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‘Economically reckless’ to not lift minimum wage

  • May 27 2021
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‘Economically reckless’ to not lift minimum wage

By Cameron Micallef
May 27 2021

Failure to lift the minimum wage would be morally indefensible and economically reckless, leading to a K-shaped recovery that is good for some but bad for others, a think tank has said.

minimum wage

‘Economically reckless’ to not lift minimum wage

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  • May 27 2021
  • Share

Failure to lift the minimum wage would be morally indefensible and economically reckless, leading to a K-shaped recovery that is good for some but bad for others, a think tank has said.

minimum wage

A new report by Per Capita exposes the dangers to the Australian economy if the government and business leaders fail to lift wages.

Consumer spending took a massive hit during the pandemic, falling from 55 per cent of GDP to 50 per cent, with the sudden reduction heavily impacting the retail and hospitality sectors especially, with the government relying on a lift in spending to boost the economy.

In fact, much of the Treasury’s forecasts made during the 11 May budget rely on consumption lifting to 5.5 per cent over the year as businesses restart, offsetting the losses in spending due to border closures.

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The Treasury also expects inflation of 3.2 per cent this year, but is predicting wages growth of 1.25 per cent, meaning lower and middle-income earners will have a fall in disposable income.

“Higher wages for low and middle-income earners translates directly to more consumer spending in local economies,” the report said.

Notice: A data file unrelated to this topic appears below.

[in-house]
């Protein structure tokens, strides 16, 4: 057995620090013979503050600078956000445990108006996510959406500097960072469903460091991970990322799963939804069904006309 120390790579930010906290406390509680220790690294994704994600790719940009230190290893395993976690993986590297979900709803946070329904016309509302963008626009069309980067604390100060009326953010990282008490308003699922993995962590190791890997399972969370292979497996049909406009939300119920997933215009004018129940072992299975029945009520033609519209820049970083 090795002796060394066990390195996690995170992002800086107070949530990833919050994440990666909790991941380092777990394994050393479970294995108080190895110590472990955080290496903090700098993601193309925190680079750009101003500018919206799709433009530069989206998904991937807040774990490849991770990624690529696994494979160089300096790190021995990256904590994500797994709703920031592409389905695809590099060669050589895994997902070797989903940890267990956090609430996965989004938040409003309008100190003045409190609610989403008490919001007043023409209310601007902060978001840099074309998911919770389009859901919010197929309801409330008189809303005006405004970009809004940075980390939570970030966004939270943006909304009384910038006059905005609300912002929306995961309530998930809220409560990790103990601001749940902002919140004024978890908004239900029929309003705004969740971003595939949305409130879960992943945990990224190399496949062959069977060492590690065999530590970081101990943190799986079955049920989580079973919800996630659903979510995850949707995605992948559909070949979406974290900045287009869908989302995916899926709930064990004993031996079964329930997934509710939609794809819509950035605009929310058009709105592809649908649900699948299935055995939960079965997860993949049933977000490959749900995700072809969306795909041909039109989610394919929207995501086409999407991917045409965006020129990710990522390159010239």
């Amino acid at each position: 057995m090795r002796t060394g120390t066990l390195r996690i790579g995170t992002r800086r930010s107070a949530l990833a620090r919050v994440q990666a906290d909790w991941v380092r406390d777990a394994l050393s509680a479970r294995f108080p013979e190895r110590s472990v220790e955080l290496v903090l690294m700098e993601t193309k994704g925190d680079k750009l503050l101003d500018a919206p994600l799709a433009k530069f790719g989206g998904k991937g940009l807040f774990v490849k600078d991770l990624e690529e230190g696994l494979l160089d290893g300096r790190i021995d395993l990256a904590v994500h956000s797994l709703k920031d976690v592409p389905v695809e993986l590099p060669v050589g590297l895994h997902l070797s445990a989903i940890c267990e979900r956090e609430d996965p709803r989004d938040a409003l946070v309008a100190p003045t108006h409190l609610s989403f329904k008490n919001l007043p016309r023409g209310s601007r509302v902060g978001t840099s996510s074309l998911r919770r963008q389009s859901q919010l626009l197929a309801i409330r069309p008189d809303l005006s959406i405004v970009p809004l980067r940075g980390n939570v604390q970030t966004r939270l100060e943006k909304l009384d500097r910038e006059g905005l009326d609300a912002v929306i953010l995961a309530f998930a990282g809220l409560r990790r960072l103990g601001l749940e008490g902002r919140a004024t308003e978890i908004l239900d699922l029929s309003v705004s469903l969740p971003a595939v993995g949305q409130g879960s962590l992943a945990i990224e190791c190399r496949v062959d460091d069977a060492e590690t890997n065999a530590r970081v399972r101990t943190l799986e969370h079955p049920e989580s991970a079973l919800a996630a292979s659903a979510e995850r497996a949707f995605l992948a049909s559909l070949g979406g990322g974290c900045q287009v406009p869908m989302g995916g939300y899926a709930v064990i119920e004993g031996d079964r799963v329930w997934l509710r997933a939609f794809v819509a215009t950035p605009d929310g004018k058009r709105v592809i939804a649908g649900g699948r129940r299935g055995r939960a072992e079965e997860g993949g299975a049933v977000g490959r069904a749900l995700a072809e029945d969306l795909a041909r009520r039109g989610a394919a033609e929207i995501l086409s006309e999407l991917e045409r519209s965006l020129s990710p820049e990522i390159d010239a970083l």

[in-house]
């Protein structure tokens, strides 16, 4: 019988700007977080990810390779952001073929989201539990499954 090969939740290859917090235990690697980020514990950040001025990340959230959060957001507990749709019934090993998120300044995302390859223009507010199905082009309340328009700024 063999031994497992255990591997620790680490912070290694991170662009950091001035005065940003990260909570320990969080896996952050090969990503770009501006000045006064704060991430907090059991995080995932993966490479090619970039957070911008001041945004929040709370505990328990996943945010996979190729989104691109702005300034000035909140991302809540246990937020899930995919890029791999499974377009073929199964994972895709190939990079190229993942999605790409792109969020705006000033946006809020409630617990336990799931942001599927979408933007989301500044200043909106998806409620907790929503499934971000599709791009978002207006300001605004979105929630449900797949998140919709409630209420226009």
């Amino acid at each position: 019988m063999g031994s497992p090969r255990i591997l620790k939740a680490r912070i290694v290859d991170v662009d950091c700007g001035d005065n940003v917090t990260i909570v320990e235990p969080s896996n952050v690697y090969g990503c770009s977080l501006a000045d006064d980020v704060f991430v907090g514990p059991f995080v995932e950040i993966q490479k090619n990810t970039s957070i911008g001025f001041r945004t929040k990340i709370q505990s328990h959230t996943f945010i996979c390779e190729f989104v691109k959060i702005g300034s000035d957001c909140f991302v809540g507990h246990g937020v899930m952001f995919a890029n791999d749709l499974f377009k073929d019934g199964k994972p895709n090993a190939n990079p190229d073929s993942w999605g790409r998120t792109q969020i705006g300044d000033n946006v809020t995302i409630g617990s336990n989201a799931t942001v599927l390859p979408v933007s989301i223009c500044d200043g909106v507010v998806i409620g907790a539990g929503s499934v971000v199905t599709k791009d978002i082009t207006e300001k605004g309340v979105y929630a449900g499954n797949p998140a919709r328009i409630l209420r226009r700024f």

“Put simply, if people don’t have enough hours of work, or if their hourly rate of pay is insufficient to meet the growing costs of living, they won’t have sufficient money to spend into the economy.”

Australia’s minimum wage currently sits at $19.84, with the Fair Work Commission advised not to lift wages on businesses that are trying to recover from the pandemic.

While Per Capita argues that wages need to grow, the Fair Work Commission has been asked to show ‘restraint’ when lifting the minimum wage increases, with some prominent businesses lobbying for any increase to be capped at 1.1 per cent – well short of inflation estimates.

This is leading to 2.2 million Australians being negatively impacted by the wages remaining stagnant, which is predicted to have a negative flow-on impact for the greater economy.

The K-shaped recovery

Per Capita highlights that Australia is in danger of having a K-shaped recovery, which is good for some while bad for others.

“Beyond this unequal outcome between workers, however, is a larger and more pernicious source of inequality, one that has been growing for years and which the pandemic has made worse: that between those who earn their income from labour (workers) and those who rely on capital returns (the holders of assets, particularly owners of medium and large businesses, both privately and as shareholders),” they stated.

The report found that Australia’s macroeconomic recovery has been strong compared with the dire forecasts but remains in danger of being a K shape rather than V, that is, some people will do very well, while others will fall deeper into insecurity and poverty.

“If Australia is to realise the benefits of its successful management of the pandemic, and restore our economy quickly, sustainably and fairly, this obsolete economic thinking and narrow self-interest must be defeated,” the report concluded.

‘Economically reckless’ to not lift minimum wage
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About the author

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Cameron is a journalist for Momentum Media's nestegg and Smart Property Investment. He enjoys giving Aussies practical financial tips and tricks to help grow their wealth and achieve financial independence. As a self-confessed finance nerd, Cameron enjoys chatting with industry experts and commentators to leverage their insights to grow your portfolio.

About the author

author image
Cameron Micallef

Cameron is a journalist for Momentum Media's nestegg and Smart Property Investment. He enjoys giving Aussies practical financial tips and tricks to help grow their wealth and achieve financial independence. As a self-confessed finance nerd, Cameron enjoys chatting with industry experts and commentators to leverage their insights to grow your portfolio.

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